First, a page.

Friday, January 13, 2017

Newman on/in Heaven

Prompted by a conversation on life after death on ABC TV--what a source--I wrote my second blog piece for the National Catholic Register in 2017, discussing the Catholic view of Heaven. I cited one of Newman's Parochial and Plain Sermons, among other sources:

Blessed John Henry Newman describes this standard of holiness in his Parochial and Plain Sermon “Holiness Necessary for Future Blessedness”:

"To be holy is, in our Church's words, to have "the true circumcision of the Spirit;" that is, to be separate from sin, to hate the works of the world, the flesh, and the devil; to take pleasure in keeping God's commandments; to do things as He would have us do them; to live habitually as in the sight of the world to come, as if we had broken the ties of this life, and were dead already. Why cannot we be saved without possessing such a frame and temper of mind?"

And then he makes the startling statement that “even supposing a man of unholy life were suffered to enter heaven, he would not be happy there; so that it would be no mercy to permit him to enter.” Newman comments that we can have the wrong idea about Heaven—that it will be a place of pleasure and satisfaction and then proposes a better way to think of Heaven:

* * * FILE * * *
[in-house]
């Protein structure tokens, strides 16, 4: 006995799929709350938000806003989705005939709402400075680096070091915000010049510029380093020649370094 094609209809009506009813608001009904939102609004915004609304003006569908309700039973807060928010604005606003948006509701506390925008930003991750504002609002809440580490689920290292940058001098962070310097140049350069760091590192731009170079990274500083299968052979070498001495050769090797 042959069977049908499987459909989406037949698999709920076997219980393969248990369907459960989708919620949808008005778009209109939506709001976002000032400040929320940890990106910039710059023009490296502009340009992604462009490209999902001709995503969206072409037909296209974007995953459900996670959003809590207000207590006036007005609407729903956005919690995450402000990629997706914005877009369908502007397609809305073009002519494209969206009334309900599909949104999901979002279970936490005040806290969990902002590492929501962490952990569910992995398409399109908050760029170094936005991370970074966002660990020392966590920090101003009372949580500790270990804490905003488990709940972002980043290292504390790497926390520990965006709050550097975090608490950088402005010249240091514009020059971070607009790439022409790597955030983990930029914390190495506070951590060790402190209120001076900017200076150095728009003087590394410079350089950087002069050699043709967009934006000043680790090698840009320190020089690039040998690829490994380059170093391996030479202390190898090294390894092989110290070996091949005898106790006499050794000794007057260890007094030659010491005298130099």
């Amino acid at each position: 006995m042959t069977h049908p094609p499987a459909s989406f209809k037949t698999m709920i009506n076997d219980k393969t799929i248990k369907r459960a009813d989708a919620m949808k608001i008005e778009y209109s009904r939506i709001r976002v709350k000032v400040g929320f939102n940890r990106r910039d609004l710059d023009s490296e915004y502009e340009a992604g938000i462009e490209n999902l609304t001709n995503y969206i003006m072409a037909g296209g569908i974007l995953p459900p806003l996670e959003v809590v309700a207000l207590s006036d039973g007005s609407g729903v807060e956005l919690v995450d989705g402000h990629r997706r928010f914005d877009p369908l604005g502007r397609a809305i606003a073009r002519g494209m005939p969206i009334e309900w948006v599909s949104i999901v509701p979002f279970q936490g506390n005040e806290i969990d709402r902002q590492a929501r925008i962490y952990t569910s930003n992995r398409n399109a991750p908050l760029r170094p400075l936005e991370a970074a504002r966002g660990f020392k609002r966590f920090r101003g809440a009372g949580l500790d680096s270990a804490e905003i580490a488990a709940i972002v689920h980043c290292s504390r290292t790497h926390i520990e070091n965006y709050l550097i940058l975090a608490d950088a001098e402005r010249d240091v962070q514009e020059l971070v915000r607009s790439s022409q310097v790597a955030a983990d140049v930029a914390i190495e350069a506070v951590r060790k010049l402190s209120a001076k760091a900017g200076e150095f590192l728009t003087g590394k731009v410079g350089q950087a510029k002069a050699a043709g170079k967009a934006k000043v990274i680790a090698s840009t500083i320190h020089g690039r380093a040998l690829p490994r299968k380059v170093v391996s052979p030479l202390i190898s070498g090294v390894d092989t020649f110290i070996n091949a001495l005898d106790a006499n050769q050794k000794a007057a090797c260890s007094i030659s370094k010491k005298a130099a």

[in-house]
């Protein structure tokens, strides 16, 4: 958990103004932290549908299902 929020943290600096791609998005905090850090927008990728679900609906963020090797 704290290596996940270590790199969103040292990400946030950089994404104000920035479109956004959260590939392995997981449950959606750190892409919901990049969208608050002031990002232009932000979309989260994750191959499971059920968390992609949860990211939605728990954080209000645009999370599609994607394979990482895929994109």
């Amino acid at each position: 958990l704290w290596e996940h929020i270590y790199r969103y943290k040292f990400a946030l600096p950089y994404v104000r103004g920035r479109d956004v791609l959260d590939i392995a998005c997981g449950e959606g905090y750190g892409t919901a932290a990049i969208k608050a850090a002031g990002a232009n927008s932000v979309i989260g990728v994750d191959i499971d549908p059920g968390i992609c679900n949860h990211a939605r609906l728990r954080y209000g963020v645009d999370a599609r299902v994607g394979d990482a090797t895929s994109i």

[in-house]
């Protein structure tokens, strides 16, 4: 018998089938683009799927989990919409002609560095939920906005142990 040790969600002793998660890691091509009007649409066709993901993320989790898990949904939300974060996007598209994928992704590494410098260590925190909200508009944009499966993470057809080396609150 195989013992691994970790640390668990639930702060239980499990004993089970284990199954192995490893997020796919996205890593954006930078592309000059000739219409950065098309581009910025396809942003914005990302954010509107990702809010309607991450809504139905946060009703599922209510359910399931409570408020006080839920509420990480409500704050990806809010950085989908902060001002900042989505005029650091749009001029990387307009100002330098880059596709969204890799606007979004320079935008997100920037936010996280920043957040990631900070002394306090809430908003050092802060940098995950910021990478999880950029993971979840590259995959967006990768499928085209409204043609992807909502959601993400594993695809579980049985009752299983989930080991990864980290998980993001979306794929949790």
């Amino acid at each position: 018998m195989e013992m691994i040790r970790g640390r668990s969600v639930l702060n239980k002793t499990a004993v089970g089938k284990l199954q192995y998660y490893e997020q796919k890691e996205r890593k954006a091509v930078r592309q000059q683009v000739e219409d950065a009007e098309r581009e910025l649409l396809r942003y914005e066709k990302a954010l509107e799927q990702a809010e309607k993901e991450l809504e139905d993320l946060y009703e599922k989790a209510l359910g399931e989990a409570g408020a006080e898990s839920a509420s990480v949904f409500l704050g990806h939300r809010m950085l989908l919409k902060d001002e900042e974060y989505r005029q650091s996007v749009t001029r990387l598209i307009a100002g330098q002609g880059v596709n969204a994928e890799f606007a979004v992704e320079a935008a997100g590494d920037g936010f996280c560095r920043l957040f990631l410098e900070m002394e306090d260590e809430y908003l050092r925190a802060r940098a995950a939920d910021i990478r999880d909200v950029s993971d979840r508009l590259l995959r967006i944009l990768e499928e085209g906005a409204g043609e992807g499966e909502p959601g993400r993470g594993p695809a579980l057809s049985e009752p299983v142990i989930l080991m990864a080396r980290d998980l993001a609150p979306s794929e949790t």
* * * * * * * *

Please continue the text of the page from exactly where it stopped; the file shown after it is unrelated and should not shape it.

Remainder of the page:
"Heaven then is not like this world; I will say what it is much more like,—a church. For in a place of public worship . . . we hear solely and entirely of God. We praise Him, worship Him, sing to Him, thank Him, confess to Him, give ourselves up to Him, and ask His blessing. And therefore, a church is like heaven; viz. because both in the one and the other, there is one single sovereign subject—religion—brought before us."

So someone who has no thought of God, what Newman calls an “irreligious man”, would be miserable in Heaven: the Face of God and the worship of God “would be no object of joy to him”. On the other hand, if you are happy in church, at Mass, in Adoration before the Blessed Sacrament, etc, you will be happy in Heaven, as Heaven truly is.

Perhaps that last sentence should have read "you may be prepared to be happy in Heaven, as Heaven truly is"; but what I have written, I have written! Please read the rest there.

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